Now that we are half-way through 2004, I thought I would take a look back at my New Year Wish-List and see how far we have come.
· To have the C# team come to the realization that Edit & Continue is in fact not the devils playground. Maybe they don’t make typos but I sure do (some 10 in the post alone I bet). Having to restart the entire application to fix a single letter is a massive productivity killer. Edit & Continue, it is your friend.
This one may require sending foul smelling fish products to the C# team’s office.
· For someone to finally unseal the ImageList component. Or at least implement the ImageList as an interface so we can develop our own. For those of us who build commercial apps with hundreds of windows this is a huge issue. Someone decides that the “New” icon should be changed and we spend the next week changing it in 99 places (yes, 99. Because we always forget to change one someplace). Hell, think of the memory savings that could be had by only having a single global ImageList rather than 100 separate ones with 99% of the same images in them.
Hmm…. I may have to stock quite a bit a foul smelling fish products.
· A real source code control system API. See that one that you have now? Give it too Frodo and send him to Mt. Doom right away. It is evil and needs to be destroyed. Source Code Control is the most overlooked aspect of software development and the poor API support provided by Visual Studio is doing nothing to help correct it.
While it is unclear what effect the new SCC system from Microsoft will have on the exposed API, I suspect it will improve things quite a bit. So it looks like this one will actually happen.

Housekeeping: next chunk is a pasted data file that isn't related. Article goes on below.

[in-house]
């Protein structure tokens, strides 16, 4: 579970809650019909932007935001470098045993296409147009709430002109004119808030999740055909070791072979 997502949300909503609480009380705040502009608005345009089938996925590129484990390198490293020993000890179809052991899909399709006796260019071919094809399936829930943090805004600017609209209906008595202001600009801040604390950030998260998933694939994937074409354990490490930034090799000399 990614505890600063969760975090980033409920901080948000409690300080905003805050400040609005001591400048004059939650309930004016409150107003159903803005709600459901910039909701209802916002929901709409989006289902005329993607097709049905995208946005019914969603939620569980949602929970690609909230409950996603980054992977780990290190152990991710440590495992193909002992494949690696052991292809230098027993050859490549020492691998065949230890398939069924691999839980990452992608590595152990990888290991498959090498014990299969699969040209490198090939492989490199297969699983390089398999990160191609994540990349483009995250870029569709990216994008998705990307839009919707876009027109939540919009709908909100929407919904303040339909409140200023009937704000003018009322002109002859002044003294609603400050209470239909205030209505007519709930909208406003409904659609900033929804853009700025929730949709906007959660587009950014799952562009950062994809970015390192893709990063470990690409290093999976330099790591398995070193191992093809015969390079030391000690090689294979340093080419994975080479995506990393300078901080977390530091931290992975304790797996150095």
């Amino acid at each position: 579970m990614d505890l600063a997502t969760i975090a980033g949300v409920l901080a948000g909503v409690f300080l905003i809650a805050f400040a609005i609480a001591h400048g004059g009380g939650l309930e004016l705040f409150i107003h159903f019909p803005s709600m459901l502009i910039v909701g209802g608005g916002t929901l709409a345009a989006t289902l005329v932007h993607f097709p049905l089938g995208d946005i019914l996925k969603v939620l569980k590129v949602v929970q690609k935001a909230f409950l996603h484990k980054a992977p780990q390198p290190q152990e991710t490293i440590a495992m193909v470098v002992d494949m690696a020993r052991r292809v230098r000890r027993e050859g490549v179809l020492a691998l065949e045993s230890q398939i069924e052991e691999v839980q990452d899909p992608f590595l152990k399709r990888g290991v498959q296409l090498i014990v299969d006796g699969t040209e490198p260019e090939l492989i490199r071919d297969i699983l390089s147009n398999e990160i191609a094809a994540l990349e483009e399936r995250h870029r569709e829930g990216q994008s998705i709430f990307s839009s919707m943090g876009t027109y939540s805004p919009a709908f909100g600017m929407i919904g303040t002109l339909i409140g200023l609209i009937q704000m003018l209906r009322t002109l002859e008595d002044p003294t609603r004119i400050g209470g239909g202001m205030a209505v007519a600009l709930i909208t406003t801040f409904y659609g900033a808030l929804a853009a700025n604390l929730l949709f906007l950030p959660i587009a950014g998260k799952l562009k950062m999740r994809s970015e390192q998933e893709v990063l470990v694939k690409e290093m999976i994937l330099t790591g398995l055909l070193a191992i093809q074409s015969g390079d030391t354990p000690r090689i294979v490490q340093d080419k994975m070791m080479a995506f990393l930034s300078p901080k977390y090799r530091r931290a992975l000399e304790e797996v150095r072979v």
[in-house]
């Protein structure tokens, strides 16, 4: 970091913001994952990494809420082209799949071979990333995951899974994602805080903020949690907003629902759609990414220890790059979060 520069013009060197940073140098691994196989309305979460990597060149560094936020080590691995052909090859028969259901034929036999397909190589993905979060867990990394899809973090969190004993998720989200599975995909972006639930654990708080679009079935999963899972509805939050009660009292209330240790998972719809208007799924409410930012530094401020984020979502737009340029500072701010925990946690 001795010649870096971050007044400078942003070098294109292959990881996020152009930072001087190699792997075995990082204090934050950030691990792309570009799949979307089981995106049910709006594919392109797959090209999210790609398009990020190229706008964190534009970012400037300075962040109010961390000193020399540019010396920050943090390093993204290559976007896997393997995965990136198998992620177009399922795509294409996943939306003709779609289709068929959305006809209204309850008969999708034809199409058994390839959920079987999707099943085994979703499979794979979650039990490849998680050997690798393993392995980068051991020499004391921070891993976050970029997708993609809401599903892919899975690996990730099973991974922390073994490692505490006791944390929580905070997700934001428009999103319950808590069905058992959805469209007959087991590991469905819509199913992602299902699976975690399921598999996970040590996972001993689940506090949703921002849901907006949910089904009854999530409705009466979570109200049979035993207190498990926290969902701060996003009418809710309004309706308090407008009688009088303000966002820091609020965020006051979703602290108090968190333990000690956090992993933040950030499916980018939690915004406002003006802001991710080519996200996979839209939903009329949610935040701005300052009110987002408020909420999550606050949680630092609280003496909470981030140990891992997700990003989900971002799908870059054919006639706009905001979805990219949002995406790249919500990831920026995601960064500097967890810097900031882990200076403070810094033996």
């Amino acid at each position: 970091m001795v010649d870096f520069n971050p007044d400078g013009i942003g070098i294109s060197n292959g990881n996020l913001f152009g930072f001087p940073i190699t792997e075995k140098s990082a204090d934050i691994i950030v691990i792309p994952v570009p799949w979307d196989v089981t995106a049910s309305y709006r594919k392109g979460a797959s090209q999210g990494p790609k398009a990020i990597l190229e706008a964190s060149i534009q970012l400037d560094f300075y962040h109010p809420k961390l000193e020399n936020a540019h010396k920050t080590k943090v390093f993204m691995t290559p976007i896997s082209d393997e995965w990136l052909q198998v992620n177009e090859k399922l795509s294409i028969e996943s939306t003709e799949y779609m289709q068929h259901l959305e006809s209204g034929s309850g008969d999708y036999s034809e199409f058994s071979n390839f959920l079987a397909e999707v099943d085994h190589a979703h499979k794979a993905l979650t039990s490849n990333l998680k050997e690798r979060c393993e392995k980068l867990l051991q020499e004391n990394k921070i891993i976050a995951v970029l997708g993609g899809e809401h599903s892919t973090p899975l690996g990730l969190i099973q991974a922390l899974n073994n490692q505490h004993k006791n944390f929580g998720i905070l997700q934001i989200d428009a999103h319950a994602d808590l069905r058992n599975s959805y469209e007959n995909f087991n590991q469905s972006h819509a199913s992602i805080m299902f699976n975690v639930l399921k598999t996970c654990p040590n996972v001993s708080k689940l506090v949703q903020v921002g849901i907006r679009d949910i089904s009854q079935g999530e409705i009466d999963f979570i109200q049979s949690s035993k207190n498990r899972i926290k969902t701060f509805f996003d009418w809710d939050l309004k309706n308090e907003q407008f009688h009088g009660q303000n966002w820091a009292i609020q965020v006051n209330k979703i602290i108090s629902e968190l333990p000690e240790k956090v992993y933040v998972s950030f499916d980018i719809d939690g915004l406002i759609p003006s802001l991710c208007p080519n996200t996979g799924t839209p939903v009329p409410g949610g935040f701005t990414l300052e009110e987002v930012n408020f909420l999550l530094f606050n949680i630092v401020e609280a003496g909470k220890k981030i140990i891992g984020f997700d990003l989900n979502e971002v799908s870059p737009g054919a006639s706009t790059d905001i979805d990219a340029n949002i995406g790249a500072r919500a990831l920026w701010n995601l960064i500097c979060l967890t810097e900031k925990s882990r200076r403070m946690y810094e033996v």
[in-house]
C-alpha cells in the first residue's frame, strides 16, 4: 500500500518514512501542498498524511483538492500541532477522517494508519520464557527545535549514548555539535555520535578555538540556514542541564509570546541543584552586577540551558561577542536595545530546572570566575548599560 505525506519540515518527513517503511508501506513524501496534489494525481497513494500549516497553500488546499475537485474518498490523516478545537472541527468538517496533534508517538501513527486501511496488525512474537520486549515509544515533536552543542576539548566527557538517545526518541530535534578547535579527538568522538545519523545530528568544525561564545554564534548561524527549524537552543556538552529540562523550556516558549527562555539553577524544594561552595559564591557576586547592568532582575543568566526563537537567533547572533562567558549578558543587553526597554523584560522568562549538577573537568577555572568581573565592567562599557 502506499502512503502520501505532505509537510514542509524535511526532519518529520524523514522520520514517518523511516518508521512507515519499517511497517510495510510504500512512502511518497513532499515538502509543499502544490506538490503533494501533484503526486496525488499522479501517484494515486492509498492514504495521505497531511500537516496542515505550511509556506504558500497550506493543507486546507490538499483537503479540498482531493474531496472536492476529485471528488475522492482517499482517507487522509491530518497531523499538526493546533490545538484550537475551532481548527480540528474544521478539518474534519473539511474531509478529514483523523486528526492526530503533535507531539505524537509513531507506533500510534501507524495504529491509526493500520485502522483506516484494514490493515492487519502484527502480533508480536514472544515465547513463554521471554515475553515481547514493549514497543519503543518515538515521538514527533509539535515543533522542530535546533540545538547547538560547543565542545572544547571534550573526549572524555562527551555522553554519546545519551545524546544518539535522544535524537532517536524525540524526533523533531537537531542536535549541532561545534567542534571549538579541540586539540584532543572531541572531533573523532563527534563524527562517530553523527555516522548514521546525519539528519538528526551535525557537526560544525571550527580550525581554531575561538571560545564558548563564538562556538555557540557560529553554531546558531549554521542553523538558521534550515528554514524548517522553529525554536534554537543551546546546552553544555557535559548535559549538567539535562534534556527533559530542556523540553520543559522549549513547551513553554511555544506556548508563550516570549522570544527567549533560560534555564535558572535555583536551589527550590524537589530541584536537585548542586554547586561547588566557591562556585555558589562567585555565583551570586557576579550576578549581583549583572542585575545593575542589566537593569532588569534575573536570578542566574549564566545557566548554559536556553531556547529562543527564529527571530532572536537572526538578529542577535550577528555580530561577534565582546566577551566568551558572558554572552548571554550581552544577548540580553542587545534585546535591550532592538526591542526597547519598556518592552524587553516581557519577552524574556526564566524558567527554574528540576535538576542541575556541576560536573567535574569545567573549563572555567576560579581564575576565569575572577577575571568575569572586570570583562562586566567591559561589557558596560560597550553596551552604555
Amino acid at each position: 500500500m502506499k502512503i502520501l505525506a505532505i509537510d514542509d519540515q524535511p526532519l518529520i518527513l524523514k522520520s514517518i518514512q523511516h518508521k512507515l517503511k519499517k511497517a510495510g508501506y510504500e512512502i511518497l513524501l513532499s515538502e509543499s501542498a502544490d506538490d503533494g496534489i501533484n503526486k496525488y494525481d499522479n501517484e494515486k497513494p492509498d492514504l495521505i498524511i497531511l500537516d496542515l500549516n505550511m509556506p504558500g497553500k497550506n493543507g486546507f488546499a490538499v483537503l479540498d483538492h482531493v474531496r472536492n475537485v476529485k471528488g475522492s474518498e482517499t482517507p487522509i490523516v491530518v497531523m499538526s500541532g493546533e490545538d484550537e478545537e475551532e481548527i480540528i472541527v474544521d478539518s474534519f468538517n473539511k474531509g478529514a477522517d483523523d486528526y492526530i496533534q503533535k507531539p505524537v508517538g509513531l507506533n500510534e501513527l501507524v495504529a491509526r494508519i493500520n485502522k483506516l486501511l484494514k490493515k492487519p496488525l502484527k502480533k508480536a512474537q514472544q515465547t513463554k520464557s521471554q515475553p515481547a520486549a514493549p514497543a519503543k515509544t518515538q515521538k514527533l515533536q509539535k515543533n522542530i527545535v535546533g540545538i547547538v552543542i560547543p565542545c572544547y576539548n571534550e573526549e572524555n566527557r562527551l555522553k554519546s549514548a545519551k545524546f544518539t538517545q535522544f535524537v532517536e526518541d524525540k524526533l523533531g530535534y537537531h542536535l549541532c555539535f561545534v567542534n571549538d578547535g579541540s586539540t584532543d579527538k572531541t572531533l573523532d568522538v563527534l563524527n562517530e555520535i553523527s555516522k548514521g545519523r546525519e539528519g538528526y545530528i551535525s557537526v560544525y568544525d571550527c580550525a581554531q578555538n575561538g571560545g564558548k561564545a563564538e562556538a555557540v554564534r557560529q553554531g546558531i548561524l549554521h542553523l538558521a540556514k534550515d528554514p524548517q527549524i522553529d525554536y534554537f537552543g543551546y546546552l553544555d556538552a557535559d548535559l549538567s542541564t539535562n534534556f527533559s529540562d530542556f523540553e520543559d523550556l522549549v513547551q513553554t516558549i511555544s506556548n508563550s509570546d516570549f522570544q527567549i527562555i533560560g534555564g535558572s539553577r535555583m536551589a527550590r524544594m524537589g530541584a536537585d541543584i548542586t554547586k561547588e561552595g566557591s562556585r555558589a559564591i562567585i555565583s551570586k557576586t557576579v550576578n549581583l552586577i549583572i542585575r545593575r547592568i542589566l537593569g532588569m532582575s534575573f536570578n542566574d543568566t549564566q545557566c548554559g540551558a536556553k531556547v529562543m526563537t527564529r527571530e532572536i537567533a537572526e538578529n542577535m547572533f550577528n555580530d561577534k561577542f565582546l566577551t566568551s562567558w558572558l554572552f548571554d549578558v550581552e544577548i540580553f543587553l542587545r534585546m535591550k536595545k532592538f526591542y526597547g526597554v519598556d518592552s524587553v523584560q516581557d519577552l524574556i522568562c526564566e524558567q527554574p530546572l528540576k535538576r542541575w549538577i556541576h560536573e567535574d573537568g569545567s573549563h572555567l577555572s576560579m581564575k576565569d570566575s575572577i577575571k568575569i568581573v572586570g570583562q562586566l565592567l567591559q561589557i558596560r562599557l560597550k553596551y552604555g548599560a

· Yukon by Q2
Yukon by Q2 2008? OK, that is unfair. SQL Express at least shows that progress is being made. Maybe by early Q4 then?
· Someone to confirm that there will in fact be an MSDE version of Yukon. I always assumed so but someone pointed out that this has never been explicitly stated.
100% answered by SQL Express. Congrats to the Express guys by the way. I really like what I’ve seen so far.
· A [Replaced] attribute that goes one step beyond [Obsolete] in that it causes Visual Studio to automatically replace the old reference with the new reference. The best example is with property values persisted in the InitializeComponent method. When you
”Obsolete” a property Visual Studio doesn’t remove the old reference so you get a slew of compiler warnings that you must then delve into generated code to fix. This is even worse if you actually remove the property all together. It would be nice if the system could handle this automatically and use [Replaced(NewFunctionName)] to point to the new property.
No idea. Someone hinted to me back in February that an answer to this problem was coming with VS 2005, but I’ve not seen it.
So we have a 1:6 ratio. Considering I’ve yet to loose a pound, stop smoking completely, or pick up jogging I would have to say that my wish-list is doing much better than my resolutions.